The Wilson family records show that the earliest freeze date for West Okoboji has been November 29 and East Okoboji is currently November 4, while the earliest ice out date for West Okoboji is March 13 and East Okoboji is March 3. East Okoboji's late freeze record was previously January 2, 1933, and this year it froze January 4. West Okoboji's previous latest freeze record was January 13, 2007, and this year it was January 15.

Obviously, the number one factor for making ice is cold temperatures but snow cover also plays a big variable.Snow acts as an insulator so even if the air temperature is extremely cold, the ice underneath will often not freeze evenly.

“For example, this year East Okoboji froze before a five-inch snowfall so that snow cover affects the rate at which the ice underneath will thicken. Good clear ice is always the most desirable since it is the strongest,” Alex shared.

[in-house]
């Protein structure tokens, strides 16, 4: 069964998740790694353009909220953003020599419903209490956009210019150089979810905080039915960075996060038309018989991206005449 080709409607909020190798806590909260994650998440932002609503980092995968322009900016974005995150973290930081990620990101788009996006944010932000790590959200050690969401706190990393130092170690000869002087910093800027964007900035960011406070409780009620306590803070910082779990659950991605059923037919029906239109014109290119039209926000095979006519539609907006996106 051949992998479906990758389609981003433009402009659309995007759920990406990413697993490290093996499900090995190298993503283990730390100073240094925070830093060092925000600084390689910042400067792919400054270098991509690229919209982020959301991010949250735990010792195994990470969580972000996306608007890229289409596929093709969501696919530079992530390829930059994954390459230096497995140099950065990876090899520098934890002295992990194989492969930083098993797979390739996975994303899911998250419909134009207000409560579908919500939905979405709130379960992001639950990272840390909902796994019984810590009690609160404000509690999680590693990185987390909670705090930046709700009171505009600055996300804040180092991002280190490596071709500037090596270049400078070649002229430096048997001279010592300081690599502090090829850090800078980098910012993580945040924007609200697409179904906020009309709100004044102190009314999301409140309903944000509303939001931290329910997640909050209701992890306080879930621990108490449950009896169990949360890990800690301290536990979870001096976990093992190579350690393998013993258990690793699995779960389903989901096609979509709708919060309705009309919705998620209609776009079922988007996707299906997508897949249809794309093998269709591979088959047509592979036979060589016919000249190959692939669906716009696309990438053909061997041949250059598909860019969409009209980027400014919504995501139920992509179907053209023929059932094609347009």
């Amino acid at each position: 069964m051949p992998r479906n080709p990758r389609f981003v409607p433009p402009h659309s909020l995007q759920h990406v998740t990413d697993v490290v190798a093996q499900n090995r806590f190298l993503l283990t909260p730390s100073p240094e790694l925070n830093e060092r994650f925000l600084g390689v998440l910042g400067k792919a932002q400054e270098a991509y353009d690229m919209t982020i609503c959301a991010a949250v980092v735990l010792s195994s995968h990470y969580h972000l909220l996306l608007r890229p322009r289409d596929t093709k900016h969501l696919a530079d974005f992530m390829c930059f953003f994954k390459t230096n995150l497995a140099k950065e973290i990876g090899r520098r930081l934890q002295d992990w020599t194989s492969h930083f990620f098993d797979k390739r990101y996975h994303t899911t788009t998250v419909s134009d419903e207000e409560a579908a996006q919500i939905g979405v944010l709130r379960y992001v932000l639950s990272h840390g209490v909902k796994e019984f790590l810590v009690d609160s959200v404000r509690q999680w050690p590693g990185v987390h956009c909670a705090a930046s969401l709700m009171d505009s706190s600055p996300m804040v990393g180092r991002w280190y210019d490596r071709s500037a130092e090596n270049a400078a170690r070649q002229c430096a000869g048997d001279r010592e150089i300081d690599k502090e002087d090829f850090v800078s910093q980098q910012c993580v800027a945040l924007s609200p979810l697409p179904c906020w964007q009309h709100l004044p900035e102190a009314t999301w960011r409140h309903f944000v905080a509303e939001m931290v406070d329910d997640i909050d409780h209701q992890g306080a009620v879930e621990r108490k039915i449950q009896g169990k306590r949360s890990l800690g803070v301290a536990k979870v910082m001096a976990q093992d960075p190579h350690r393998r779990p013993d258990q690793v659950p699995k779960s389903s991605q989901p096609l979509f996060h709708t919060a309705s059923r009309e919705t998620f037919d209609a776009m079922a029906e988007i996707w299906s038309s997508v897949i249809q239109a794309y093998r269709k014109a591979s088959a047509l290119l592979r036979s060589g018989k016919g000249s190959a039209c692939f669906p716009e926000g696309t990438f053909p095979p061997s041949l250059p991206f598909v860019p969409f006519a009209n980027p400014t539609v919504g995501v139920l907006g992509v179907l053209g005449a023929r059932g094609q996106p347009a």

Lou Wilson kept track of the ice from 1916-1931. Her son Zeke Wilson took over from 1931-1993. Kirk Ewen continued the tradition from 1994-2019, and his sons Alex and Karl have been monitoring the data since 2020.

Not only did the family monitor the ice, but they would also spend countless hours ice fishing. Originally, they began fishing with simple metal buckets out in the open, especially before the ice had thickened. In 1950, Zeke started fishing out of improvised “ice shacks,” which Alex said were simple wood houses built on top of ski’s.

“They would be designed to be lightweight, so they could easily be pushed out by hand before the ice was thick enough to drive vehicles on,” he explained. “My great grandfather Zeke initially used a small coal burning stove to heat his shack.”